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Re: Theos-World Re: J. Krishnamurti and beautiful Rosalind Rajagopal

Jun 13, 2008 05:01 PM
by Cass Silva

I have read what JK had to say about Sex in First and Last Freedom and nothing there contradicts his actions.???

--- On Fri, 6/13/08, christinaleestemaker <> wrote:

From: christinaleestemaker <>
Subject: Theos-World Re: J. Krishnamurti and beautiful Rosalind Rajagopal
Date: Friday, June 13, 2008, 9:58 PM

One thing I can say and see, that most theosophists are extraordinary 

--- In theos-talk@yahoogro, "Anand" <AnandGholap@ ...> wrote:
> These passages are taken from this webpage. 
> http://www.alpheus. org/html/ articles/ thopv/kandwt. html
> Here are the passages.
> ------------ --------- ---------
> Radha Rajagopal Sloss
> Radha Rajagopal Sloss dropped a little bomb in the Krishnamurti
> circles in 1991 by alleging that her mother, Rosalind Rajagopal, the
> wife of Krishnamurti' s former friend, manager and publisher,
> Desikacharya Rajagopal, had a secret love affair with Krishnamurti
> from 1932 until approximately 1957. This revelation, now admitted to
> be true by the Krishnamurti Foundation of America, might have done
> irreparable damage to Krishnamurti' s image as a celibate, but as
> physical love is not contradictory to his teachings, the disclosure
> will probably soon be considered irrelevant.
> More important and possibly damaging is Sloss' allegation about
> Krishnamurti' s involvement in the termination of Rosalind's third
> pregnancy by Krishnamurti and the observations of Sloss and others
> about his behavior in the Krishnamurti- Rajagopal feud over funds, 
> estate, and archives. According to Sloss the real cause of the fight
> was Krishnamurti' s fear about "what would happen to his public image
> if letters and statements in his own handwriting should ever come to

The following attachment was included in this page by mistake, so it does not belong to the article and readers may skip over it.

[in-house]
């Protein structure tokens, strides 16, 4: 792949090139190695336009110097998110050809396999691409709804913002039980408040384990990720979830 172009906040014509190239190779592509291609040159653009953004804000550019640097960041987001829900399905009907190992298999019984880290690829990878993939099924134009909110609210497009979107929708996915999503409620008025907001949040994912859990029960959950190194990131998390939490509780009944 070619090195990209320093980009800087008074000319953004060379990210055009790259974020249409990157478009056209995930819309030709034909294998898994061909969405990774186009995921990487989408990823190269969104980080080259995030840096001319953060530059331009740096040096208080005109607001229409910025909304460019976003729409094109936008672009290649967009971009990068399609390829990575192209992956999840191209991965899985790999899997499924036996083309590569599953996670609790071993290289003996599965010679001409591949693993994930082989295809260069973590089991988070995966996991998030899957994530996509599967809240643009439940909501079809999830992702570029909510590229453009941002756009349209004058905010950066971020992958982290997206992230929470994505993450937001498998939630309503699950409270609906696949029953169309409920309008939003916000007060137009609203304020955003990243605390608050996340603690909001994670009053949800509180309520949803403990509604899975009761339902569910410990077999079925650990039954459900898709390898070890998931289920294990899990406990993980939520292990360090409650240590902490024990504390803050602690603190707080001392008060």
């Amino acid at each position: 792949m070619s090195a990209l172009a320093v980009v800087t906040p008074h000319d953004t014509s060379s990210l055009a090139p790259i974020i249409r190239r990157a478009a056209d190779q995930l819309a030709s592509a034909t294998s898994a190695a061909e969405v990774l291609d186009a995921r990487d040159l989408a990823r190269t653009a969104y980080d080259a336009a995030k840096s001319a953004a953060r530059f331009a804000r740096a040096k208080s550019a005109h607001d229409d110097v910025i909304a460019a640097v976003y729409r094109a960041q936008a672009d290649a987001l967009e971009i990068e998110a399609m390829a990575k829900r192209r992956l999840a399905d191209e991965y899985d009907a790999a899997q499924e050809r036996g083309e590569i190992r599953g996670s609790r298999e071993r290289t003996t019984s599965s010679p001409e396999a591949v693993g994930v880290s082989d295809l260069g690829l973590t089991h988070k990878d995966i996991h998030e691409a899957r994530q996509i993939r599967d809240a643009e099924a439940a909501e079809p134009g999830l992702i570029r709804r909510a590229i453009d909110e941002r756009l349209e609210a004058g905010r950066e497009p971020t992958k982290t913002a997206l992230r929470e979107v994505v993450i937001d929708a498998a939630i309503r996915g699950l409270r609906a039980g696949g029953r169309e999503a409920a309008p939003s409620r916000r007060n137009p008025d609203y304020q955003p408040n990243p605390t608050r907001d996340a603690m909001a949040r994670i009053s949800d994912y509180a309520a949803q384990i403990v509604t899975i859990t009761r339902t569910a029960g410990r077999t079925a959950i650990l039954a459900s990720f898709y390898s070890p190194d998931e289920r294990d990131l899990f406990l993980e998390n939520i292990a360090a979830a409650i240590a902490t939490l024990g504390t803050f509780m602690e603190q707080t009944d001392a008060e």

> light. He wished to acquire control over these archives by whatever
> means necessary." (75) This alleged obsession drove Krishnamurti to
> maligning Rajagopal, and to instigating a lawsuit accusing Rajagopal
> of mismanaging funds. (76) Some, who were close to both men, and had
> knowledge of the case, tried, in vain, to mend fences. Sloss
> reproduced their letters with their observations: "One day, history
> will reveal everything; but the division in Krishnamurti himself 
> cast a very dark shadow on all he has said or written. Because the
> first thing the readers will say, is: `If he cannot live it, who 
> This last statement was echoed in another letter: "It has been 
> to me Krishnaji is not living his own teaching, that he has been
> making war." An explanation for this was offered by Sloss, which is
> similar to Nethercot's view of Krishnamurti: "Krishna was more than
> one person." She does not elaborate the statement, but rather
> illustrates it. She wrote that within a short time-span Rosalind, 
> also tried to mediate between Krishnamurti and Rajagopal, 
> Krishnamurti first as "absolutely impervious to her words, withdrawn
> and haughty" and ten days later as "loving and appeared willing to
> talk" and wanting to "try to straighten things out." She found 
> to "two Krishnas," a "strange and unsettling experience." 
> Krishnamurti' s reaction to criticism of a perceived dichotomy 
> his words and his deeds can be found in conversations he had with
> trustees of the Krishnamurti Foundation of America in 1972. 
> to a booklet published by the same foundation, he made it clear in
> these conversations, that "the desire for consistency between the
> teacher and the teachings simply mirrors the conditioning of the
> questioner." Questioning the relationship between a teacher and his
> teachings from the point of view of a hypothetical 
> "man in the street," Krishnamurti said: "I'm not interested in what
> the Buddha was when he was a young man, whether he had sex, no sex,
> drugs or no drugs. I'm not interested. What I am interested in is 
> he is saying?" 
> "Just... share into his teaching so that I can lead a different kind
> of life... I am only interested in the teaching. Nothing else--who 
> are, who you're not. Whether you're real or honest. It is my life 
> I am concerned with, not with your life..." Coming back to 
> the person to whom he was talking directly, he said: "How do you 
> he is honest or dishonest?" "How do you know whether what he is 
> is out of his own life or he is inventing? Inventing in the big 
> Or he's leading a double life?" "I would say `Please, leave the
> personality alone.'" 
> The question might arise whether Krishnamurti was sincere in this
> conversation or was applying preventive damage-control. As we have
> seen, Krishnamurti' s reaction to such a question would probably be
> challenging the questioner about his own conditioning, and 
> the issue as irrelevant. To this answer the same skepticism about
> Krishnamurti' s sincerity might be rejoined. This locks the 
> in a solid stalemate, which is anyway the logical conclusion of a
> reciprocated ad hominem argument.
> ------------ --------- --------- --------- --



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